A Shapiro-Wilks test was used to confirm data normality within the anthropometric and PA data. Once normal distributions were confirmed, independent sample t tests were used to assess differences between sexes within children and adolescents. All statistical analyses were conducted using IBM SPSS Statistics 22 (SPSS Inc), and statistical differences were accepted at P≤.05. Through the process of content analysis, transcripts were approached qualitatively to focus on the context of the youths’ awareness of their PALs and preunderstanding of intensities and the motivational aspects of the 3D models. To quantify patterns within the different time points (ie, receiving model 1-4), it was quantitatively noted as to the number of participants who were associated with specific statements and for the classification of categorical data being accurate (ie, correct interpretations of the 3D model and activity intensities) [79]. To aid and align the accurate classification of 3D model interpretations, interview videos were also assessed to examine participants’ nonverbal interactions with their 3D model by noting gestures (eg, correctly points to the 60-min MVPA guideline bar) within transcripts [77]. All transcripts were thematically analyzed by the first author, first by data immersion, which involved repeated reading of the transcripts in an active way, searching and noting of meanings and patterns within the dataset [80]. Following the initial data immersion process, coding was undertaken, using a manual cut and paste technique, which allowed for the data to be organized into groups that were considered pertinent to the research questions. All codes were then sorted into potential themes by collating all relevant coded data extracts to the newly identified theme. The frequency counts and themes with indicative quotes were then represented diagrammatically using a pen profile approach [14,81-83], with the percentages of youth expressing specific themes calculated from frequency counts. The first author discussed the identified themes with the last author to determine the existence of relationships within the data. Themes that did not have enough supportive data or were too diverse were discarded. The second author critically cross-examined the data through reverse triangulation, from the pen profiles back to the transcripts, until all alternative interpretations of the data were exhausted. The pen profiles were then critically reviewed by all other authors, allowing further interpretations of the data until a final consensus was reached.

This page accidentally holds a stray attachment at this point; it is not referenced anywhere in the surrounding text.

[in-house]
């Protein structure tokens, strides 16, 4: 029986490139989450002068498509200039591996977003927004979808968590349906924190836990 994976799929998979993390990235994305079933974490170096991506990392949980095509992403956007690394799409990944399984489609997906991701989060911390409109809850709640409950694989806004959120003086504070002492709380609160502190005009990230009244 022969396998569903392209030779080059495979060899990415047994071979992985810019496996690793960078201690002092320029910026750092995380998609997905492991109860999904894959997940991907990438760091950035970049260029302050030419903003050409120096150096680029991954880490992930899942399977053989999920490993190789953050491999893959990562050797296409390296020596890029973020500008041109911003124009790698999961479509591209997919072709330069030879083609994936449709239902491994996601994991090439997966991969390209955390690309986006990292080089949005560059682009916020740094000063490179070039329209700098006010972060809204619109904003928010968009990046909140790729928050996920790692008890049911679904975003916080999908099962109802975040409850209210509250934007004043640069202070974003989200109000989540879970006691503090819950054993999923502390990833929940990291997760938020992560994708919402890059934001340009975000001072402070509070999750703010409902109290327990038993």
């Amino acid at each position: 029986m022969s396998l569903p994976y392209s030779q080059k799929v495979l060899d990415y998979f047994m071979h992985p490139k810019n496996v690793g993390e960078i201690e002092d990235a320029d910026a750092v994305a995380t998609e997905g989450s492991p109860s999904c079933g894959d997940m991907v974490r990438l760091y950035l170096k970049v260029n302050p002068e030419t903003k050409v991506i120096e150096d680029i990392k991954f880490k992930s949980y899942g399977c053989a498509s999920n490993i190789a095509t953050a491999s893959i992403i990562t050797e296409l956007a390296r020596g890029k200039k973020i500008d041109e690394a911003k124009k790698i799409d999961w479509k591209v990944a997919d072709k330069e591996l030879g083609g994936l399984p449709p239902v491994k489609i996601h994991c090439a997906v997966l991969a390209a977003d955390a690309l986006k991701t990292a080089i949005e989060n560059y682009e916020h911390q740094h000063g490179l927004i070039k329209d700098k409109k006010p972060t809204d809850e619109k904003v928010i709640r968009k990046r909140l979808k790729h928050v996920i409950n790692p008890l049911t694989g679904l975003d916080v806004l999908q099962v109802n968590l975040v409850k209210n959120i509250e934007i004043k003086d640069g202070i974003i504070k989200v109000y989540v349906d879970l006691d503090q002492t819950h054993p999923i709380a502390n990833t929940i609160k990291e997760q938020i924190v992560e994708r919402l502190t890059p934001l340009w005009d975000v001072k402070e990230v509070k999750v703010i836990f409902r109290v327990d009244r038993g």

Descriptive Information

Participants’ anthropometric characteristics and PALs are displayed in Table 2. There were no significant sex differences between children, but adolescent boys were significantly taller and heavier than their female counterparts. At baseline, 13% (5/39; boys, 13%, 3/22; girls, 12%, 2/17) of children were overweight or obese with the remaining 87% (34/39; boys, 87%, 19/22; girls, 88%, 15/17) of children being classified as normal weight, with no children being underweight. For adolescents, 22% (13/58; boys, 16%, 6/37; girls, 33%, 7/21) were overweight or obese, and 78% (49/58; boys, 84%, 31/37; girls, 67%, 14/21) were normal weight, with no individuals categorized as underweight. Valid baseline accelerometer data were collected from 68% (66/97) of the consenting participants, with 72% of both children (28/39) and adolescents (42/58) meeting the wear-time criteria. Irrespective of age, there were no significant differences between sexes for baseline MVPA. The provision of baseline MVPA data showed that only 38% (15/39) and 26% (15/58) of children and adolescents, respectively, met the recommended daily MVPA guideline.